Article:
African American women; physical activity; theory of planned behavior; gender norms; role conflict


Community Health and Preventive Medicine | Other Anthropology | Public Health Education and Promotion


Assessment of psychosocial factors influencing health behavior typically privileges conceptual consistency (framing constructs similarly across contexts) over conceptual specificity (context-specific framing). Modest statistical relationships between these factors and health behaviors, and persistent racial disparities in health outcomes raise questions about whether conceptually consistent framing fully captures relevant predictors. Ethnographic studies suggest not - that perceptions influencing health behaviors are multifaceted and contextual. To test this, we added items querying contextualized predictors of intention to engage in leisure-time physical activity (LTPA) to a Theory of Planned Behavior (TPB)-based survey and examined the psychometrics of the adapted subscales. We measured internal consistency (Cronbach’s alpha) and construct validity (exploratory factor analysis using polychoric correlations for ordinal data). Participants were a convenience sample of 200 African American women in a Midwestern, suburban University-affiliated family medicine practice.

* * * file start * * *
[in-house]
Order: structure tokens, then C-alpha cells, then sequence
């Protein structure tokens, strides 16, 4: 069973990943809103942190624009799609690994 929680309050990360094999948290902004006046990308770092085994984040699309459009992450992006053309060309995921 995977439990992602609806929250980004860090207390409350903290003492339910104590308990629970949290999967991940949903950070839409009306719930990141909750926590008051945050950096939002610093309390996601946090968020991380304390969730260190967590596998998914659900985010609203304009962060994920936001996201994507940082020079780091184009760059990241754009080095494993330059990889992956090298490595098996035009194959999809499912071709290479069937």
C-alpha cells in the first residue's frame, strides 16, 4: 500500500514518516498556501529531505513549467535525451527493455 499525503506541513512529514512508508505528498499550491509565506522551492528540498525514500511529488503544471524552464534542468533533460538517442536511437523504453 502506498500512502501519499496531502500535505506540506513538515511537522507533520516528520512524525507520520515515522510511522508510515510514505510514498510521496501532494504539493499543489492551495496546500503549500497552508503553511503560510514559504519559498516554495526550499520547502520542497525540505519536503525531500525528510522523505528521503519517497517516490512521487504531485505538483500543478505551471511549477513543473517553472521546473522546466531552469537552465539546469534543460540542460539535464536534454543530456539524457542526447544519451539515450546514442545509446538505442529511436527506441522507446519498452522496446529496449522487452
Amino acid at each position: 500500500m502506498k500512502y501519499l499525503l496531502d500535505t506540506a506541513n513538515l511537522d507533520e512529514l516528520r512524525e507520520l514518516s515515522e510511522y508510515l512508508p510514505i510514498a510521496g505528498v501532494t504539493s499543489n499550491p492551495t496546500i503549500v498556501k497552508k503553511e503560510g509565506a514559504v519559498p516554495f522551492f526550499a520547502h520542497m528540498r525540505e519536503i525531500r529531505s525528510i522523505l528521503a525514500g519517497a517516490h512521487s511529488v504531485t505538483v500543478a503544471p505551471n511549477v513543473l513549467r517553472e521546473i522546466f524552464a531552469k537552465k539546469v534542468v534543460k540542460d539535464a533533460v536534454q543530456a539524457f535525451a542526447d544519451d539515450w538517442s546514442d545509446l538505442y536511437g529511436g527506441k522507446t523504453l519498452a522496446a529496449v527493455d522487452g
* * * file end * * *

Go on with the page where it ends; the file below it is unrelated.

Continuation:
Reliability of the adapted subscales was notably lower than the original subscales. A two-factor model fit best for the attitudes subscale, but explained slightly less than 50% of the variance. The new items loaded strongly on one factor. A three-factor model best fit the norms subscale and accounted for around 57% of the variance. Two of the three new items loaded strongly on one factor. Factor analysis for the perceived control subscale was not possible due to low number of items; however, two of the three new items were highly correlated (.73). Including context-specific factors may improve assessment of intention to engage in LTPA. Further study of this question with a larger, representative sample is warranted.